It’s astounding how many people don’t seem to realize that making music, like everything else, costs money. As Ben points out, most musicians don’t have a prayer of making a living at it; those that try usually end up living somewhere around or below the poverty line. (Me included– that’s right: I’m a Lucky Ducky. Hot dog!) But even aside from the standard of living issue, there’s a more pertinent angle when it comes to recordings of songs (which are precisely the things which are supposed to be “free.”) Producing them costs money, too. Even if you’re the most selfless, ascetic, not-for-profit, doin’-it-for-the-kids, sacrificing-it-all-for-art music martyr who doesn’t mind living like a dog among dogs, the fact remains: if you’re going to make a record, the guy who runs the studio has to get paid. (You’re wondering where all those free studios are? They all had to close down because they couldn’t pay their rent.) Now this money has to come from somewhere. And the Free Music extremists don’t really seem to care where it comes from, as long as it isn’t them.

(From time to time, I’ll even receive mail that goes something like: “hey, dude, I downloaded all your kewl punk rawk tunez for free! When are you guys coming to Iowa City?” Not realizing that, to some degree, there might be a connection between his decision not to purchase CDs and the band’s disinclination or inability to buy enough gas to drive all the way to Iowa.)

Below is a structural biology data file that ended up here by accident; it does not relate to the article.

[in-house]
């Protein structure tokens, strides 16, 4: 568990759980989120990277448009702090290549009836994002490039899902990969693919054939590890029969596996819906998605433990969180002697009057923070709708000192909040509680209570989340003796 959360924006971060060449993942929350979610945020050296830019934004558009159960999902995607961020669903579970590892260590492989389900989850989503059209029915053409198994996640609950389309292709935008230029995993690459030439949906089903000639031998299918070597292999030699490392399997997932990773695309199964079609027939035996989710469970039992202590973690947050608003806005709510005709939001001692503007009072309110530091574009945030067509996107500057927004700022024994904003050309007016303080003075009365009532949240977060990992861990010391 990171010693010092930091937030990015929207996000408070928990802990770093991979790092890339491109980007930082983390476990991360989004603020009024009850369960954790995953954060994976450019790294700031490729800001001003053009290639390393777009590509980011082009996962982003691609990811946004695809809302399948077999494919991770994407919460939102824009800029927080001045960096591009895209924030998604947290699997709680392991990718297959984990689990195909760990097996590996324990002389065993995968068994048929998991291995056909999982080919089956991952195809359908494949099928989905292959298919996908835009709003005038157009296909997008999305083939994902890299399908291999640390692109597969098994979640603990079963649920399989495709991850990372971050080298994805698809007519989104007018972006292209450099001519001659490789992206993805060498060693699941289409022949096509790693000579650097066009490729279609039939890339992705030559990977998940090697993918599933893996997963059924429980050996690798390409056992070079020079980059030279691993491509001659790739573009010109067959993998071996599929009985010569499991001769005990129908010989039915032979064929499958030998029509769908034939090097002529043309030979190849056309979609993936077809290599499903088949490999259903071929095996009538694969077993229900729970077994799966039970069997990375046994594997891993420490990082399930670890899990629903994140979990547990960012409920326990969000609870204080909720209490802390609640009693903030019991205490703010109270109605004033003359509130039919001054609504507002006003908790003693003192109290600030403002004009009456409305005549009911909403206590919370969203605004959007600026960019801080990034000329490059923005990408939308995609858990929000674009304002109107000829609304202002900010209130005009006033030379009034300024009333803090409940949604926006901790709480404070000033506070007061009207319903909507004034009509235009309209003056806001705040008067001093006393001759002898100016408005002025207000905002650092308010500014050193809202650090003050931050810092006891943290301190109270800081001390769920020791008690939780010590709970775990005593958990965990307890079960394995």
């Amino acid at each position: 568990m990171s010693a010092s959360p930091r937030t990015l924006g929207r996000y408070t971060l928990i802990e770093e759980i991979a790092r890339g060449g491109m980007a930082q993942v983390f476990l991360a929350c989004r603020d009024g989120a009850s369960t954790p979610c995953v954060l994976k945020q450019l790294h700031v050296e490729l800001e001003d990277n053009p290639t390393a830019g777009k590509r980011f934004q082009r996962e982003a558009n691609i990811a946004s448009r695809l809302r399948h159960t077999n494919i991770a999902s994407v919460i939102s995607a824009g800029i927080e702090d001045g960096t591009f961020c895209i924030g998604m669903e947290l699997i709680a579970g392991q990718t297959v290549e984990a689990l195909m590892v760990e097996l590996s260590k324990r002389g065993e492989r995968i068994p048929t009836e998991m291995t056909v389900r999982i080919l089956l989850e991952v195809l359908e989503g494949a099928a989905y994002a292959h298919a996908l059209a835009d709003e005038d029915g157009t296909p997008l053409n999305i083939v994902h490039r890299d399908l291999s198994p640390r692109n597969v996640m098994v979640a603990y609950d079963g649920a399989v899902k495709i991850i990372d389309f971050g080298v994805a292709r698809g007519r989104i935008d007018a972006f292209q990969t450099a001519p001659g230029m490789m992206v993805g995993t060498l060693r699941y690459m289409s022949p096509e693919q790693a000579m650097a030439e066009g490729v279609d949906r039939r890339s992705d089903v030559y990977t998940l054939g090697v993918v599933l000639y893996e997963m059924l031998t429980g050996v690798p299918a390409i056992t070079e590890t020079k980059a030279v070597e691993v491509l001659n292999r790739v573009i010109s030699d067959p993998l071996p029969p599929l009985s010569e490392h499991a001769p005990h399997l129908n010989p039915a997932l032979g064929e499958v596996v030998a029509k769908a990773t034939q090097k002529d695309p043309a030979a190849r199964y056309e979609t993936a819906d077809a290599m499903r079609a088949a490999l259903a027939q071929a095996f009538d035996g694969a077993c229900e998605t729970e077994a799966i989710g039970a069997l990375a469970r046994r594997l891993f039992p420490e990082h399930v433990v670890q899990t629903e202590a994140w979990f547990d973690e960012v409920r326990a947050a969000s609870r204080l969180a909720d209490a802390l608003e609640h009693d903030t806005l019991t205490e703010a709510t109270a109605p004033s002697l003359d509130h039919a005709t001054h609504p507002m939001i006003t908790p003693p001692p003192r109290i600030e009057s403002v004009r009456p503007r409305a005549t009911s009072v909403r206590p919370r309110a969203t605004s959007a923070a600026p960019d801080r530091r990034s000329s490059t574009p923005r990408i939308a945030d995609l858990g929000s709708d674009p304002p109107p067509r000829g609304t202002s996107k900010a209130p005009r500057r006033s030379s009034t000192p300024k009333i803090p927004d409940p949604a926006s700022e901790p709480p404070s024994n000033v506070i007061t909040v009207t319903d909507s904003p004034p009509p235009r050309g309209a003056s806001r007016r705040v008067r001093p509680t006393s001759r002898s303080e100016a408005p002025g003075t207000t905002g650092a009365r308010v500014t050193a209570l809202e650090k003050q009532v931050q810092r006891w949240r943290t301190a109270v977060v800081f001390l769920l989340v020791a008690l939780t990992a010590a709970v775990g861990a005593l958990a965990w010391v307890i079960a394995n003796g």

On the other hand, I see lots of exciting possibilities in the technology and in the digital culture (despite the bloody-mindedness of some of its advocates). And I even kind of like the idea of fans sharing recordings with each other as part of an ongoing discussion about my greatness [hah! —ed.]– though I wish it could happen in such a way that enough people still buy enough records that I can still have a prayer of convincing someone to let me make another one. When anyone asks for permission to post mp3s, I almost always say yes. As I’ve mentioned before, “democracy, whisky, sexy” entered the fan consciousness instantaneously– something I’ve never experienced. That wouldn’t have been possible before, and I think it’s really cool. Sharing/hawking my works-in-progress over the net has been a tremendous, useful experience, and I really believe it will help draw attention to the “real” album when it comes out and perhaps help make it more successful than it might otherwise have been. I intend to do more of it in the future.